As an advert for Championship football, Saturday's encounter pretty much summed it all up perfectly.
A league in which mis-placed passing and sloppy play considerably outweighs instances of the opposite, where every team is capable of beating any other, and when games certainly aren't over until the final whistle.
If the Fat Lady wasn't exactly belting out a number at with a quarter-of-an-hour remaining Ninian Park she was sure as hell warming up the old vocal chords in the wings…
Because despite once again catching the eye with the manner of some of their approach play and credibly taking the game to their opponents for the duration of the contest, once again it seemed that City were fast heading for yet another miserable afternoon
But surprisingly there was to be a pleasant twist in the tale.
Of course – as has already become a familiar feature of every after-match analysis this season – most of Norwich's attacking moves of note invariably came to nothing once the ball had been manoeuvred to within shooting distance, and despite the Canaries having valid claim for having been the superior team over the course of the 90 minutes, once again the opposing goalkeeper hadn't exactly been over-worked on reflection either.
Not even from the penalty spot this time!
After being been forced to routinely highlight gilt-edged chances being squandered as reason for his side's main failings so far this term, you can only imagine what thoughts flashed through the mind of City boss Glenn Roeder when Jamie Cureton placed the ball on the spot five minutes after City had gone a goal down, but then incredibly completely missed the target.
For the next hour or so the game followed a familiar script.
City huffed and puffed, but were unable to add a suitable end product to their play, and I've no doubt that one or two Cardiff supporters would have been thinking along the lines of beating the traffic and leaving early given that their team were two goals to the good.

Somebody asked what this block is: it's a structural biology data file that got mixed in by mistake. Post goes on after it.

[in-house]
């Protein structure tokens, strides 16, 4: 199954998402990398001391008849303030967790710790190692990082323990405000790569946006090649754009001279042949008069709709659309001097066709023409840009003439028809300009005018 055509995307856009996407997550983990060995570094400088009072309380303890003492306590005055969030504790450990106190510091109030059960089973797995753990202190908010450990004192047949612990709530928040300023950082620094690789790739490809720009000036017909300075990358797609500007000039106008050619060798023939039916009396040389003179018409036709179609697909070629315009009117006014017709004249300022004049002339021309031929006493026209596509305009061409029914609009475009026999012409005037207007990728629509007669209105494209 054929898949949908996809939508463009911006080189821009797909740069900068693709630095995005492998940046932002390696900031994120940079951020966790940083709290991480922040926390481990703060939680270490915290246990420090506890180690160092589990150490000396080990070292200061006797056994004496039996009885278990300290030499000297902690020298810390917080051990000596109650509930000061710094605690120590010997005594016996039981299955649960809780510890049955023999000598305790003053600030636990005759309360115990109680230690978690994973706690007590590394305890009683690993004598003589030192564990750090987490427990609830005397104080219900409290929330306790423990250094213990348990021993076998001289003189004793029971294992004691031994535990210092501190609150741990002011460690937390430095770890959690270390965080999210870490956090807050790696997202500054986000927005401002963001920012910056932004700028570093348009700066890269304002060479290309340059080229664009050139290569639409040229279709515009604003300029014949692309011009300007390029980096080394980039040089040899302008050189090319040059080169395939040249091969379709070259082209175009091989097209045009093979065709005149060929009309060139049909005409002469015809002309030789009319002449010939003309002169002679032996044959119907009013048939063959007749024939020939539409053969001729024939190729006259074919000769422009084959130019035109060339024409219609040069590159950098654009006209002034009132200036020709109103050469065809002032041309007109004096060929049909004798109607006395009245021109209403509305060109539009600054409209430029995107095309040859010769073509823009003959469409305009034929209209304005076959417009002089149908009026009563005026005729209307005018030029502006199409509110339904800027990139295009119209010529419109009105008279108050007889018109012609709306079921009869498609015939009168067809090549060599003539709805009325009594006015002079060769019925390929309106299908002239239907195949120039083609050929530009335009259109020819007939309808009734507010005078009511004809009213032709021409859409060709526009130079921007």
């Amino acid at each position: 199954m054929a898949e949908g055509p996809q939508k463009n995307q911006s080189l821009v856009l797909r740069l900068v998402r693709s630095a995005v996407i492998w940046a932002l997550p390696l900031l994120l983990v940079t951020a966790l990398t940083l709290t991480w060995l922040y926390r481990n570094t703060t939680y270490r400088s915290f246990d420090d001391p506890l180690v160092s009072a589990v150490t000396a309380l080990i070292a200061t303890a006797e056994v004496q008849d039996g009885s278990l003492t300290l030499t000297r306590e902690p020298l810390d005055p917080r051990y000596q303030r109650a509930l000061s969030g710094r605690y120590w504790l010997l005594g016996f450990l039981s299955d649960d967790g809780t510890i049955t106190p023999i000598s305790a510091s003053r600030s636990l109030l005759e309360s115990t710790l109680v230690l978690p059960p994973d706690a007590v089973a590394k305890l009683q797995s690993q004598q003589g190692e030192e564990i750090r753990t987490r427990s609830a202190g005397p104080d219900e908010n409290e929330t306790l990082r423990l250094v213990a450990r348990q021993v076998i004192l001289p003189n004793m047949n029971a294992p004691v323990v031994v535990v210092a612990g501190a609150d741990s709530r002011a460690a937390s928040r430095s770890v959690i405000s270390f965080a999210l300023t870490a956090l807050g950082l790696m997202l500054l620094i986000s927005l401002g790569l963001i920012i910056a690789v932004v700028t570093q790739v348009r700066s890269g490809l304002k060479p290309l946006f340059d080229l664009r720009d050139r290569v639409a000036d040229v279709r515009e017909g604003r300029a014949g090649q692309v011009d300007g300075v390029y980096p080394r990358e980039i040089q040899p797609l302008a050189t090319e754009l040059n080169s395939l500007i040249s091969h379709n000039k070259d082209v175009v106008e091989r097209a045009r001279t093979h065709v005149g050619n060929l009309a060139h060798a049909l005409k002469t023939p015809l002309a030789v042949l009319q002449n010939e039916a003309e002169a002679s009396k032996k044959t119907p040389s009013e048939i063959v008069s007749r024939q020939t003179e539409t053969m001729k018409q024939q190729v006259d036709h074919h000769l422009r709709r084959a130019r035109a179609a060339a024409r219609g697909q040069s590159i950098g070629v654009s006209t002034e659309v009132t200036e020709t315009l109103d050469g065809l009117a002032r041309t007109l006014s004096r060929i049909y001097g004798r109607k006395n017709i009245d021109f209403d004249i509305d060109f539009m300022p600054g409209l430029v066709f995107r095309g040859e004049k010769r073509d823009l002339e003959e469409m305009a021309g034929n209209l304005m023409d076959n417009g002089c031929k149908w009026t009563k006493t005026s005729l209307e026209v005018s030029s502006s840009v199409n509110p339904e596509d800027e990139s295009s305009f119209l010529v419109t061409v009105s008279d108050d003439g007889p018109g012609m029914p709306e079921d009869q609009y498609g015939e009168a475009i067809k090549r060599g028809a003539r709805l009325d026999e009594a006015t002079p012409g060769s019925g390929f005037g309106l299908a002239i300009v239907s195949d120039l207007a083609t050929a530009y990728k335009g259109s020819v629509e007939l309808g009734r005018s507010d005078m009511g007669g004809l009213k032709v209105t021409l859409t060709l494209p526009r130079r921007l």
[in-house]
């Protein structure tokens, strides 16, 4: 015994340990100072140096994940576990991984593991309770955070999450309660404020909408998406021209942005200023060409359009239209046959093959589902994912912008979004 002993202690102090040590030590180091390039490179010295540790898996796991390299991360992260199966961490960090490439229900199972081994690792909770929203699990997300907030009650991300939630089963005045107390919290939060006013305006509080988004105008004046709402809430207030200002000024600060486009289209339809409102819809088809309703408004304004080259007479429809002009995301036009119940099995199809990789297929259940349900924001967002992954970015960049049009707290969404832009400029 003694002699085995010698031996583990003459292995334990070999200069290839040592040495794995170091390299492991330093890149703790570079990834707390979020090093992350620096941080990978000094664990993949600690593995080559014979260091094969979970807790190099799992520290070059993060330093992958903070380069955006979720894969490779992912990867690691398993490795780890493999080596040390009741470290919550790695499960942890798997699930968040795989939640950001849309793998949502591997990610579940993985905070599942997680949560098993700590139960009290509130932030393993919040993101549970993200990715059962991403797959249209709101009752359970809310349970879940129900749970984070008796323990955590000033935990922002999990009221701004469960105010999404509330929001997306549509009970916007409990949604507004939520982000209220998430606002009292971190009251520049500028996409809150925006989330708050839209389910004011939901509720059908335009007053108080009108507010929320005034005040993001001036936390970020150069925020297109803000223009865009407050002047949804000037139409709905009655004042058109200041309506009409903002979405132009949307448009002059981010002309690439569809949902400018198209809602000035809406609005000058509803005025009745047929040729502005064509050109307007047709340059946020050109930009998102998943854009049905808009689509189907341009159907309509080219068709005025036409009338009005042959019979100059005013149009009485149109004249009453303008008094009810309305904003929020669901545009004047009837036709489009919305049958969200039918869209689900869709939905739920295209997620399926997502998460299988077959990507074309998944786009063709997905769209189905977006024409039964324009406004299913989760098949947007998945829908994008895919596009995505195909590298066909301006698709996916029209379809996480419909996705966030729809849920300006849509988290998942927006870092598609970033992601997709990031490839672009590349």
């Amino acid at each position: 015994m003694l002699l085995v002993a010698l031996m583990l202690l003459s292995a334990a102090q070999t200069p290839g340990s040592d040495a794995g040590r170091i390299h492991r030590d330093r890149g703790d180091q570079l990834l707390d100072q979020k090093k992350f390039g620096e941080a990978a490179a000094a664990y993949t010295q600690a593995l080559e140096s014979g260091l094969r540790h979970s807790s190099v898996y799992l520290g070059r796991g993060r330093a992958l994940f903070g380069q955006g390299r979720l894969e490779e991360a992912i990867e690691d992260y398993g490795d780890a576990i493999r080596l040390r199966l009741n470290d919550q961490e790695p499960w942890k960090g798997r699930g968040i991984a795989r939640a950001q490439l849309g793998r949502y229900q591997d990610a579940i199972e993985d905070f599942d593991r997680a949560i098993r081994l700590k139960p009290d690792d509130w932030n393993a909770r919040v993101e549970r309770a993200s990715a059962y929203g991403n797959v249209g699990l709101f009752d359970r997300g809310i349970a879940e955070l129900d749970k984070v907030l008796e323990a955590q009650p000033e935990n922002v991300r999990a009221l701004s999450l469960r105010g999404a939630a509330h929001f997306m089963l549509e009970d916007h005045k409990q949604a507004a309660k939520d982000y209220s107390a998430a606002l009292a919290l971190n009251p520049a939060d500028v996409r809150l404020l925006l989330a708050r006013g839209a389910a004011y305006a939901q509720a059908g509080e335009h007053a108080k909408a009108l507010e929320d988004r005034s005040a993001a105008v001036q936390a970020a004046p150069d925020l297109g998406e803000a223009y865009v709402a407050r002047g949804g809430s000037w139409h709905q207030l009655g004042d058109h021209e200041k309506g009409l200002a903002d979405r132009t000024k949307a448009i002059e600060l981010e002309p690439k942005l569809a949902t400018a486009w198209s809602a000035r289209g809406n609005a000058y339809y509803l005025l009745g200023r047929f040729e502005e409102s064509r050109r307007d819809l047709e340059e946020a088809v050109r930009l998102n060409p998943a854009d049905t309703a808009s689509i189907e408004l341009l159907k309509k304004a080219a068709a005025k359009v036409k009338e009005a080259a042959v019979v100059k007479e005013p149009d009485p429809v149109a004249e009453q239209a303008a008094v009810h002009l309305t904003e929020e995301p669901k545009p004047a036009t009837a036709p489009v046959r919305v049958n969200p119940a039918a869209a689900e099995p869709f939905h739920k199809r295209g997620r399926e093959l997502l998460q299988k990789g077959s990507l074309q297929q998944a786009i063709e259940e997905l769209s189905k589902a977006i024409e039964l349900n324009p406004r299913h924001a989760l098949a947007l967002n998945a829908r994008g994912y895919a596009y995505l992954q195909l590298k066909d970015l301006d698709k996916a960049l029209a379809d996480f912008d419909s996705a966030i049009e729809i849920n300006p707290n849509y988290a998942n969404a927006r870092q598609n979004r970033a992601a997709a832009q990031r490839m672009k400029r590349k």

But everything changed courtesy of what could only be termed as a last throw of the dice by Roeder.
Arturo Lupoli was the City boss' third and final substitution, which, given that he hadn't exactly impressed in the previous game against Blackpool was completely understandable.
Lee Croft's introduction at half-time for the ineffective Wes Hoolahan had provided City with a much-needed wide outlet, but when Roeder opted for Omar Koroma for his next attacking change, Lupoli could have been forgiven for thinking that his day was done.
Not so. He finally got the nod got and he grabbed his chance with both hands.
Only minutes after entering the field of play and with everyone else frozen like statues in the box and thinking that Croft's miscued shot was heading harmlessly wide, Lupoli reacted sharply and steered the ball past the Cardiff 'keeper to give City hope.
Five minutes later and he had earned his side a share of the spoils with an excellent diving header.
In all fairness it was no more than Norwich deserved.
Even at two-nil down and with time against them, City credibly continued to press forward.
They began to move the ball downfield quicker than normal and – as you would expect from a team chasing a game ? they got more men ahead of the ball.
But let's face it; given the manner of how games have panned out this season no one would have expected it to ultimately lead to anything more than just another hard luck story.
With promotion favourites Birmingham next up I doubt that any within the City camp will be getting too carried away with what was undoubtedly a commendable result at the weekend, but looking at the bigger picture, if Saturday's draw ultimately proves to be the game that signals a reverse in City's fortunes, then this solitary league point could prove to be worth its weight in gold…
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